With over 19 million renter households burdened by housing costs, it’s safe to say that we’re in the midst of an affordable housing crisis. This housing shortage has a widespread impact, costing the American economy approximately $2 trillion a year and slowing GDP growth. Prefab construction has been proposed as a solution to this issue. We know that prefab has many benefits — from halving project timeframes to reducing hazard exposure on-site by up to 20% — but can it solve America’s housing crisis? Let’s take a closer look at the current housing market to see if prefab construction could offer a viable solution.
What Has Caused America’s Affordable Housing Crisis?
America’s housing problems are well past the point of Gen Z not being able to afford their first home. According to the National Low Income Housing Coalition, there is a shortage of 7.3 million rentals that are affordable for extremely low-income families. There is currently no state where someone working full-time at minimum wage could afford to rent a two-bedroom apartment. What’s more, almost 11 million households across the country spend over 50% of their income on rent. That’s a recipe for serious financial stress.
So, how did our housing market get here? Unsurprisingly, COVID-19 and supply chain shortages have a lot to do with it.
Increased Working From Home Arrangements
The increase in working-from-home arrangements saw many additional bedrooms repurposed as home offices, rather than being lived in by a housemate. As people spent more time at home, other rooms were converted to home gyms and recreational spaces. Working remotely also encouraged employees to move out of cities and into the surrounding suburbs, driving housing demand and prices up.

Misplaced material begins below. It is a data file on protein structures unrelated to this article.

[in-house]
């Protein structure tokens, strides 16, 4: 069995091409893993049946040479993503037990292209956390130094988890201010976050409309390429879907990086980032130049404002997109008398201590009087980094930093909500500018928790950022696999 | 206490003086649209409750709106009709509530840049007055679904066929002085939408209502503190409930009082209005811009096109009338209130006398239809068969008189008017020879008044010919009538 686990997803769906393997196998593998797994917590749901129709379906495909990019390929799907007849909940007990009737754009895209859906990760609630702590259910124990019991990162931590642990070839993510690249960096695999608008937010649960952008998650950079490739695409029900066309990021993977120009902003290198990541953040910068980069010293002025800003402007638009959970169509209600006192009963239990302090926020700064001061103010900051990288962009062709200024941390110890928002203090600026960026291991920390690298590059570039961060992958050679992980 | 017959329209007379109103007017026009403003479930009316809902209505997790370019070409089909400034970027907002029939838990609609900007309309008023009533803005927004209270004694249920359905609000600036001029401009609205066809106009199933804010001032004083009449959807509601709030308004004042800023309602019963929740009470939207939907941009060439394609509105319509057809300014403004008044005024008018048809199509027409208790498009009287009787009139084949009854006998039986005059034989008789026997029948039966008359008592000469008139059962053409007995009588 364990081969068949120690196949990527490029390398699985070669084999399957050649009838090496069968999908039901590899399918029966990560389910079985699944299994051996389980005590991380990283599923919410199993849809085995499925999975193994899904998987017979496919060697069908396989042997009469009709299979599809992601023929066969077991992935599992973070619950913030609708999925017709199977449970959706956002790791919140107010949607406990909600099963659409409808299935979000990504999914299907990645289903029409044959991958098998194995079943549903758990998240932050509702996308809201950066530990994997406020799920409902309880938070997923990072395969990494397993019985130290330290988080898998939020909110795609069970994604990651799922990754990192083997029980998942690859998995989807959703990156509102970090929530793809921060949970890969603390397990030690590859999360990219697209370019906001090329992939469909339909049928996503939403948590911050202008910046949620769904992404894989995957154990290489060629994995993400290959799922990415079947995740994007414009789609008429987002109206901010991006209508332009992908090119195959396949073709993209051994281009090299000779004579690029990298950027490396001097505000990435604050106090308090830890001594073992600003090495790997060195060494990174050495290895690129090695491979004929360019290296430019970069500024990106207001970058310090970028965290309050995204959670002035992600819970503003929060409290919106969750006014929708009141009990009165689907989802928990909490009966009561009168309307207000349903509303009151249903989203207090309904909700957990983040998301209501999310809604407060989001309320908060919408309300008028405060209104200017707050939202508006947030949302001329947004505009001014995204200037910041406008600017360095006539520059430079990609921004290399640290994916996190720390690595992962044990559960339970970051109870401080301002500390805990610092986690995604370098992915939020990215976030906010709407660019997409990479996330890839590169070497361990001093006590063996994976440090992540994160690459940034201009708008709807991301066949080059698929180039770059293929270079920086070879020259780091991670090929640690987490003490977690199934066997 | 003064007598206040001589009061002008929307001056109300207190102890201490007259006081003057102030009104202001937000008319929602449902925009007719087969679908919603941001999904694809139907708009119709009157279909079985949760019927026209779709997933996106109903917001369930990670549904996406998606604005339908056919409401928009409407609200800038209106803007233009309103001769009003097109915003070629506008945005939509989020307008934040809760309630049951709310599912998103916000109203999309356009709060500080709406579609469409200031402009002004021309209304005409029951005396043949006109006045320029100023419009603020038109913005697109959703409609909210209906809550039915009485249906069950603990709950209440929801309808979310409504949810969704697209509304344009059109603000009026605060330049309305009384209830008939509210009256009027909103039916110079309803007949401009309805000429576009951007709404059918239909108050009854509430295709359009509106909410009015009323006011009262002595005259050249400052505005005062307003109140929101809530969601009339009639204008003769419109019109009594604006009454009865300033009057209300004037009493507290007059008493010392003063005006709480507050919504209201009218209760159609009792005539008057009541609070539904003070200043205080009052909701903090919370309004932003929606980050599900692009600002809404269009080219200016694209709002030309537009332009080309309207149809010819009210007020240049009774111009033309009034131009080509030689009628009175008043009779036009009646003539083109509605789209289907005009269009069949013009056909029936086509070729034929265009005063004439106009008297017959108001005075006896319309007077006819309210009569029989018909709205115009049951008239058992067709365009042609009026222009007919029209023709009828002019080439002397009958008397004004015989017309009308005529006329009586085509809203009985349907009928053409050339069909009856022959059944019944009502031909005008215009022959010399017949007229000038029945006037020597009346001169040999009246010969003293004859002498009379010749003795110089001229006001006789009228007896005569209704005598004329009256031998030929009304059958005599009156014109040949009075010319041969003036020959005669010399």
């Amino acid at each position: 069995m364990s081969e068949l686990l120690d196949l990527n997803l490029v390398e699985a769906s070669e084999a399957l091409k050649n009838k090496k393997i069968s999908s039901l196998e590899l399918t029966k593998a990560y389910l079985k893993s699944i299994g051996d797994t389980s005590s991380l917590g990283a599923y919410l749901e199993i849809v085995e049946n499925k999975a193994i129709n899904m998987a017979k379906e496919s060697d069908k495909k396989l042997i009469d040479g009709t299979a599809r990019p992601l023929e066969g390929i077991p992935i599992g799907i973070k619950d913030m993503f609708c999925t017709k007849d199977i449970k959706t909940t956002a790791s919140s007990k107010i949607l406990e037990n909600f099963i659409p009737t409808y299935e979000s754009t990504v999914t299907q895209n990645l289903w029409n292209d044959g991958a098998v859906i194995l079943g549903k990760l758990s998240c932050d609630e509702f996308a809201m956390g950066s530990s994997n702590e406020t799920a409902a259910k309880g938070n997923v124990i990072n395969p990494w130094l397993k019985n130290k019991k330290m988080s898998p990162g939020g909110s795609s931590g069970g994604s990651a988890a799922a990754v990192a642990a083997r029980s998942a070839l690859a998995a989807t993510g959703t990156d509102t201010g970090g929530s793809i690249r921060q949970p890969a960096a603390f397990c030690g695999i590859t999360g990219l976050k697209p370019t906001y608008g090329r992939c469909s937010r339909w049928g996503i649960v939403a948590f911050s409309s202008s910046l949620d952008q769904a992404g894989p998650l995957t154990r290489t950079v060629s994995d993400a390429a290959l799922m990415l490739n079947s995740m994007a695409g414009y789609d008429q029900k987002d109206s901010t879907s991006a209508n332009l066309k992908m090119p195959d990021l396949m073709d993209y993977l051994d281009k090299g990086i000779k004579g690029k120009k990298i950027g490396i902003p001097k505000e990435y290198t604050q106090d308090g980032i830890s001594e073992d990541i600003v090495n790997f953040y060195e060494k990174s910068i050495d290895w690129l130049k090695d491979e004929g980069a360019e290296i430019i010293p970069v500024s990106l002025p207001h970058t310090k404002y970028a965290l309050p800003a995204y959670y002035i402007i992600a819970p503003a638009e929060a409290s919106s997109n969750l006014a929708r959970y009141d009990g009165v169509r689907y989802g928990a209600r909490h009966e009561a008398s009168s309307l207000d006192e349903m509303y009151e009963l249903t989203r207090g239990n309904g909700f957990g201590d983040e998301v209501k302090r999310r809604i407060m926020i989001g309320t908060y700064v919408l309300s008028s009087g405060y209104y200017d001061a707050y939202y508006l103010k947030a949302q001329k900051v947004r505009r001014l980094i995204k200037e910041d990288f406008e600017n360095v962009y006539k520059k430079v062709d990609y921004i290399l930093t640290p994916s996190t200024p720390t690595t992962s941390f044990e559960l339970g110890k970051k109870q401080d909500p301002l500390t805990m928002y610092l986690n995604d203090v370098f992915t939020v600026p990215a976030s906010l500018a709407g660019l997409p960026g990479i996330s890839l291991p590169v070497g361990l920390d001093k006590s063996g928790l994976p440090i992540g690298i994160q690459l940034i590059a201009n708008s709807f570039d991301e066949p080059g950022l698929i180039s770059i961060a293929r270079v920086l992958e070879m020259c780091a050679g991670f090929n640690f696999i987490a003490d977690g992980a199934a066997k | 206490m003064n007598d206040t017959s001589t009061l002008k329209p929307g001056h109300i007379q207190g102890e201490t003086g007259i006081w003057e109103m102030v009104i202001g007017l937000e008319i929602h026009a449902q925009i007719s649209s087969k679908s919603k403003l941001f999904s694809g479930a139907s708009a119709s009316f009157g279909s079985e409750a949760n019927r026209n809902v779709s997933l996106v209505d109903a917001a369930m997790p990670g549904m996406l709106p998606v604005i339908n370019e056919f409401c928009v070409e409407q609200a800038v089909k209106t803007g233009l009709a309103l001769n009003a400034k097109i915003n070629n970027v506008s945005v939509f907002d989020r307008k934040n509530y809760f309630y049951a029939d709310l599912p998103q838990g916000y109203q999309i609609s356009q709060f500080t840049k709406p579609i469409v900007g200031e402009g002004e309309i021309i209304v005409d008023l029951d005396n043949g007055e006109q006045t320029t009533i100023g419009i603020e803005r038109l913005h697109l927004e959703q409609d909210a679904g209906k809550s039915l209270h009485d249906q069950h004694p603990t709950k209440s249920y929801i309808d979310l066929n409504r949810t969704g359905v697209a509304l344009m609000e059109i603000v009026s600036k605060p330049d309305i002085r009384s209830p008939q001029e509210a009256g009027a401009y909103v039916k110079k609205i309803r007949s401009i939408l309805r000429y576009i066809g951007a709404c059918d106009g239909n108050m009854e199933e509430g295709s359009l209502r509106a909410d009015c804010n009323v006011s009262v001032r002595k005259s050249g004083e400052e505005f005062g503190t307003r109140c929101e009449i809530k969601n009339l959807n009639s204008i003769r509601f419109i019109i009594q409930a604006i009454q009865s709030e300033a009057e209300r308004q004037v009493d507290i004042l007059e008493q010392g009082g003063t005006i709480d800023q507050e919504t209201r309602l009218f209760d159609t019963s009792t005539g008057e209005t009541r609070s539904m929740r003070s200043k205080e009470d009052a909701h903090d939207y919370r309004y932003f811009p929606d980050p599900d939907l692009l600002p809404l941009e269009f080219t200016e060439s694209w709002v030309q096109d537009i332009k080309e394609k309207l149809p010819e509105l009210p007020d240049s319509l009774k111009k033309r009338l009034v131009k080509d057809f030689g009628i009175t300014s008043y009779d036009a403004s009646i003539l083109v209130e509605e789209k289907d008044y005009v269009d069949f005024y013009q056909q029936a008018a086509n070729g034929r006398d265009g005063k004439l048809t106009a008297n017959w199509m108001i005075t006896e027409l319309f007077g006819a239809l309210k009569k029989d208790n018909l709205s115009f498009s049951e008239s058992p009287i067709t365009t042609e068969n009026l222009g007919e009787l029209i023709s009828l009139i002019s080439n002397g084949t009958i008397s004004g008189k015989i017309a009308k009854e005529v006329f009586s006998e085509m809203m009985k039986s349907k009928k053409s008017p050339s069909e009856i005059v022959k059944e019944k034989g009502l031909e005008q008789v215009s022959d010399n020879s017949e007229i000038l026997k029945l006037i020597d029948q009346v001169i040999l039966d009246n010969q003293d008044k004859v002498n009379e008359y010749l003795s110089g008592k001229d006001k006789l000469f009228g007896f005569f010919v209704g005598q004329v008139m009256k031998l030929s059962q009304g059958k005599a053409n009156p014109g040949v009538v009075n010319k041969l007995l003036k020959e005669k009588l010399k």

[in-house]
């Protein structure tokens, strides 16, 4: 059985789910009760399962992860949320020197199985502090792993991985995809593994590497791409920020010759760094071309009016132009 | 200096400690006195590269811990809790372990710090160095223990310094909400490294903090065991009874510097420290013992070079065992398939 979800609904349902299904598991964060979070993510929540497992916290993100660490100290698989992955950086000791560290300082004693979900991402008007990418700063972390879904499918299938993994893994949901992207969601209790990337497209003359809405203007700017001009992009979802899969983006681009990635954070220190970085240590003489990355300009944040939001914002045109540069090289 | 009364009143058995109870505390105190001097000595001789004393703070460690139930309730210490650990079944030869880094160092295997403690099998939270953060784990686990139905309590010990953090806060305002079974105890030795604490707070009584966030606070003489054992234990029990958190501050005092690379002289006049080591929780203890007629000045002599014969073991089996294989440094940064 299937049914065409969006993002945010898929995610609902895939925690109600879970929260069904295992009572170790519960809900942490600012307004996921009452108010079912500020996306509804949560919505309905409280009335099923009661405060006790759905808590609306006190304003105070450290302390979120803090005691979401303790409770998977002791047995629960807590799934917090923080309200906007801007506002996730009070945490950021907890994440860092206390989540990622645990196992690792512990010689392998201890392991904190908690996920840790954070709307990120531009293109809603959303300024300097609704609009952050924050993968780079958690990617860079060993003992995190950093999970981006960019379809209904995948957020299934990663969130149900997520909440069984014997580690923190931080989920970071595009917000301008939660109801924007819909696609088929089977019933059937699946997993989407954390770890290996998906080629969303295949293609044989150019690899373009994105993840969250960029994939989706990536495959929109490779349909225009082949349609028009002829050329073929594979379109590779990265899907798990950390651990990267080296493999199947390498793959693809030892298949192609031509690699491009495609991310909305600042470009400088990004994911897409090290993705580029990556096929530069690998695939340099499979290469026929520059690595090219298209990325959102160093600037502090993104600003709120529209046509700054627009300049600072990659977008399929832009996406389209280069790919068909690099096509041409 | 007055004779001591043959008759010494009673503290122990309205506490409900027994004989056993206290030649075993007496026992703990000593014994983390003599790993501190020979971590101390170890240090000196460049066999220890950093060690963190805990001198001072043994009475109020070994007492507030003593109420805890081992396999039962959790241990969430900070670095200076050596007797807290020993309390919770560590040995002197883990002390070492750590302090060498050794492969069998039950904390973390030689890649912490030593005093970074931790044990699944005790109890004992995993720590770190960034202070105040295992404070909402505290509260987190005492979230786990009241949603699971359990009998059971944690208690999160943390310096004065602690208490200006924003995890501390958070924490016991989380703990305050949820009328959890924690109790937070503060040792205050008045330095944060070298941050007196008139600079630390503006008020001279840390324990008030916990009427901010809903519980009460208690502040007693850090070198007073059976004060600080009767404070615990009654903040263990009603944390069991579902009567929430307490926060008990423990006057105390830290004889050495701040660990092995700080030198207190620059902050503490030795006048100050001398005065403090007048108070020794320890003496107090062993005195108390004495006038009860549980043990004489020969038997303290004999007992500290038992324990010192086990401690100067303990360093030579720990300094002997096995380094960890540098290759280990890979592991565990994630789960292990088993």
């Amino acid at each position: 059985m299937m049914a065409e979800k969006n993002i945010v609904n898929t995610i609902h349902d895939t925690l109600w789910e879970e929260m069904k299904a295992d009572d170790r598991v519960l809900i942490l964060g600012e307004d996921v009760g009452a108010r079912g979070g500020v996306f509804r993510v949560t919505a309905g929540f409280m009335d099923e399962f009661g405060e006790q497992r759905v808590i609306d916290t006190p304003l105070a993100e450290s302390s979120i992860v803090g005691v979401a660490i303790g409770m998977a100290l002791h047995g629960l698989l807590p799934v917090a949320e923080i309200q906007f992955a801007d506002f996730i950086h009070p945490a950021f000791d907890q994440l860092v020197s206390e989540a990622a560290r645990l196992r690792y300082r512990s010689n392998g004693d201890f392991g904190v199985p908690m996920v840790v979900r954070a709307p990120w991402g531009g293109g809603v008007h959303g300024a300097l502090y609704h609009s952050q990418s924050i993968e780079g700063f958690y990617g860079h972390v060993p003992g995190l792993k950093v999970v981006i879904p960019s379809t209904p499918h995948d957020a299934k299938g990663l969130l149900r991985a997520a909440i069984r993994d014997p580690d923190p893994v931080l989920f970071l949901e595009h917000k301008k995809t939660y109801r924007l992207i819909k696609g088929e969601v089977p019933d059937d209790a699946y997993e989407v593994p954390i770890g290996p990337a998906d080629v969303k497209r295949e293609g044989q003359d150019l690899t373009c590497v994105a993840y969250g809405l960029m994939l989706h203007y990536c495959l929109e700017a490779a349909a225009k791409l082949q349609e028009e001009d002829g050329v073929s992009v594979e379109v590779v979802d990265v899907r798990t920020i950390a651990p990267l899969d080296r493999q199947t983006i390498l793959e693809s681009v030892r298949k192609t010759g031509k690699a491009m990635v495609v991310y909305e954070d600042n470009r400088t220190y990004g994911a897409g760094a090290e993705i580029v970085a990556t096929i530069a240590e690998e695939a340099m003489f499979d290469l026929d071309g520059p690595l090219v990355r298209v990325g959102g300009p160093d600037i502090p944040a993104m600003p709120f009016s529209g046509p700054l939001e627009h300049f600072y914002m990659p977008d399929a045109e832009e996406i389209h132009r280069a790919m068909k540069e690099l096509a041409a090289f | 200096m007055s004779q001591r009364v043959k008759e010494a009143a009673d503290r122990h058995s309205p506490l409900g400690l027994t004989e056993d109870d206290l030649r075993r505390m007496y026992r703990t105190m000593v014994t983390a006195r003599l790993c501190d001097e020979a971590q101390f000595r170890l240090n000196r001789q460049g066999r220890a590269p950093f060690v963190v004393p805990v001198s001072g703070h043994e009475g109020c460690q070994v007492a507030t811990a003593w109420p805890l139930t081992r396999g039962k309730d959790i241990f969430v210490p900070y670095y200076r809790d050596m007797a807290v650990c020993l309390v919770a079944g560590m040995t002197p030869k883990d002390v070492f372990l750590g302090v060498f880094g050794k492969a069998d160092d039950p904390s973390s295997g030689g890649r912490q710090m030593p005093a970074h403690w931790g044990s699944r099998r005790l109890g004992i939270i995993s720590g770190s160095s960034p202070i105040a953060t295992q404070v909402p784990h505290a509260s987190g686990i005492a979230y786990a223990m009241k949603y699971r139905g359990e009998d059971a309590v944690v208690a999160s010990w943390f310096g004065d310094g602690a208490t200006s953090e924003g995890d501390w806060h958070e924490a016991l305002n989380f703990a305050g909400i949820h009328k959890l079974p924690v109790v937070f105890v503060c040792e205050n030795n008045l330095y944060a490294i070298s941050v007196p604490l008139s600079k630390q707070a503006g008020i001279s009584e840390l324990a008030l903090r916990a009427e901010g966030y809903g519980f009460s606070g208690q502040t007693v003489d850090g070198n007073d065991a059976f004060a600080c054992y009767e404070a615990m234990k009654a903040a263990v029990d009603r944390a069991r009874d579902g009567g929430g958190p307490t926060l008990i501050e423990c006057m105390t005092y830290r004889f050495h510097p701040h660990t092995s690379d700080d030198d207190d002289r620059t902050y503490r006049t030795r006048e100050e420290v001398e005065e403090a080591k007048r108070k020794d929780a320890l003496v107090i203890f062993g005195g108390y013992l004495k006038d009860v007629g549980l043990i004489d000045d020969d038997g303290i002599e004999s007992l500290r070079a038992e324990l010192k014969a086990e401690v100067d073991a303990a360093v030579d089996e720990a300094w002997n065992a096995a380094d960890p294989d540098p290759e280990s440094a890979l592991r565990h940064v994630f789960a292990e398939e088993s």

The obvious solution to increased housing demand is to build more houses, but local zoning laws can make that difficult.
Short for “Not In My Backyard”, NIMBY refers to local zoning laws that limit housing density in residential areas. The White House is attempting to address this in their Housing Supply Action Plan, which offers incentives to communities that reduce regulatory barriers to new residential construction. It’s yet to be seen whether this $85 million “Yes In My Backyard” grant will help zoning reform and increase the supply of affordable housing.
Supply Chain Shortages
Even if zoning reform is successful, the construction industry faces labor and supply chain shortages that could impact residential construction. At the end of 2021, 90% of contractors reported experiencing shortages of at least one essential building material, including steel, wood or lumber, and roofing materials. On top of this, in April 2022 there were approximately 440,000 job openings in the US construction industry.
With over 40% of US construction workers expected to retire in the next 10 years, the skilled labor shortage is expected to continue for the foreseeable future.
How Can Prefab Help?
The speed and efficiency of prefab construction could help fill the affordable housing gap across the country. We know that prefab methods can take weeks off pool installation, but they can also cut construction project timeframes in half. This would take some pressure off an already short-handed construction industry and help them build affordable housing, faster. After all, time is of the essence when more than half of people’s weekly income is going toward rent.
The precision of prefabricated construction means less material waste is created throughout the manufacturing process, which is important during a building materials shortage. The economies of scale achieved through using standardized components can also make building more affordable for homeowners and contractors alike.
Although prefab construction could go a long way to increasing the supply of housing across America, it will ultimately be up to policymakers to invest in affordable housing first so these efficiencies can be leveraged.